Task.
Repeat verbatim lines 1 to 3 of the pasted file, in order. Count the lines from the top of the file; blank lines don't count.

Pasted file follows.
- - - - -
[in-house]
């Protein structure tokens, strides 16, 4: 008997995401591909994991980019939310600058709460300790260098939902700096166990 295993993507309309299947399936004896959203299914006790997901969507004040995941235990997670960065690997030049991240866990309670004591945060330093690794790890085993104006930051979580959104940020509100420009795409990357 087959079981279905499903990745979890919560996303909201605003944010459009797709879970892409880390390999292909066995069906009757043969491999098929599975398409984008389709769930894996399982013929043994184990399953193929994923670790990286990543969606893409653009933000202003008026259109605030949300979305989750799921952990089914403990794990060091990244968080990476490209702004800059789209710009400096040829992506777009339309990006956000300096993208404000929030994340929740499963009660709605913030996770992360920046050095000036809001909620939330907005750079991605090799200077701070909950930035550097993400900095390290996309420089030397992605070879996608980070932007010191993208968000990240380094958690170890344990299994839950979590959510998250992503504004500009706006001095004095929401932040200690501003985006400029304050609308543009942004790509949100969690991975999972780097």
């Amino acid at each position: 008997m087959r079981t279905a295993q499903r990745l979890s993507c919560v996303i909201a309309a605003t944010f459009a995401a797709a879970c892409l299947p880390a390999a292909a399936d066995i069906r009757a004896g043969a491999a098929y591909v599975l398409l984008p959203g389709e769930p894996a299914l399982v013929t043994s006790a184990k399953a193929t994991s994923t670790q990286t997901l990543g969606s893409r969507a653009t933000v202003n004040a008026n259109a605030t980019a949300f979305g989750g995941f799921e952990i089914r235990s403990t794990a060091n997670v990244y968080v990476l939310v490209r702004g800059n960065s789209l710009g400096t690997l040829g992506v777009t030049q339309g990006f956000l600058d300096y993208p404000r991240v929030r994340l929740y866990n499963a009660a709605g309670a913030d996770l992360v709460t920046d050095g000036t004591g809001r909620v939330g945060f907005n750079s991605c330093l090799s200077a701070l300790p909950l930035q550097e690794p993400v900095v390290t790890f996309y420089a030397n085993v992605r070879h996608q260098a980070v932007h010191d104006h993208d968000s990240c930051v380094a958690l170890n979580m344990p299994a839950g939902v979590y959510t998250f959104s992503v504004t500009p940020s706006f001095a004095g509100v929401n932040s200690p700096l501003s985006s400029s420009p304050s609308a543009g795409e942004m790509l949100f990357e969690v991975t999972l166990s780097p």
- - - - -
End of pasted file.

[in-house]
């Protein structure tokens, strides 16, 4: 008997995401591909994991980019939310600058709460300790260098939902700096166990 295993993507309309299947399936004896959203299914006790997901969507004040995941235990997670960065690997030049991240866990309670004591945060330093690794790890085993104006930051979580959104940020509100420009795409990357 087959079981279905499903990745979890919560996303909201605003944010459009797709879970892409880390390999292909066995069906009757043969491999098929599975398409984008389709769930894996399982013929043994184990399953193929994923670790990286990543969606893409653009933000202003008026259109605030949300979305989750799921952990089914403990794990060091990244968080990476490209702004800059789209710009400096040829992506777009339309990006956000300096993208404000929030994340929740499963009660709605913030996770992360920046050095000036809001909620939330907005750079991605090799200077701070909950930035550097993400900095390290996309420089030397992605070879996608980070932007010191993208968000990240380094958690170890344990299994839950979590959510998250992503504004500009706006001095004095929401932040200690501003985006400029304050609308543009942004790509949100969690991975999972780097």
């Amino acid at each position: 008997m087959r079981t279905a295993q499903r990745l979890s993507c919560v996303i909201a309309a605003t944010f459009a995401a797709a879970c892409l299947p880390a390999a292909a399936d066995i069906r009757a004896g043969a491999a098929y591909v599975l398409l984008p959203g389709e769930p894996a299914l399982v013929t043994s006790a184990k399953a193929t994991s994923t670790q990286t997901l990543g969606s893409r969507a653009t933000v202003n004040a008026n259109a605030t980019a949300f979305g989750g995941f799921e952990i089914r235990s403990t794990a060091n997670v990244y968080v990476l939310v490209r702004g800059n960065s789209l710009g400096t690997l040829g992506v777009t030049q339309g990006f956000l600058d300096y993208p404000r991240v929030r994340l929740y866990n499963a009660a709605g309670a913030d996770l992360v709460t920046d050095g000036t004591g809001r909620v939330g945060f907005n750079s991605c330093l090799s200077a701070l300790p909950l930035q550097e690794p993400v900095v390290t790890f996309y420089a030397n085993v992605r070879h996608q260098a980070v932007h010191d104006h993208d968000s990240c930051v380094a958690l170890n979580m344990p299994a839950g939902v979590y959510t998250f959104s992503v504004t500009p940020s706006f001095a004095g509100v929401n932040s200690p700096l501003s985006s400029s420009p304050s609308a543009g795409e942004m790509l949100f990357e969690v991975t999972l166990s780097p």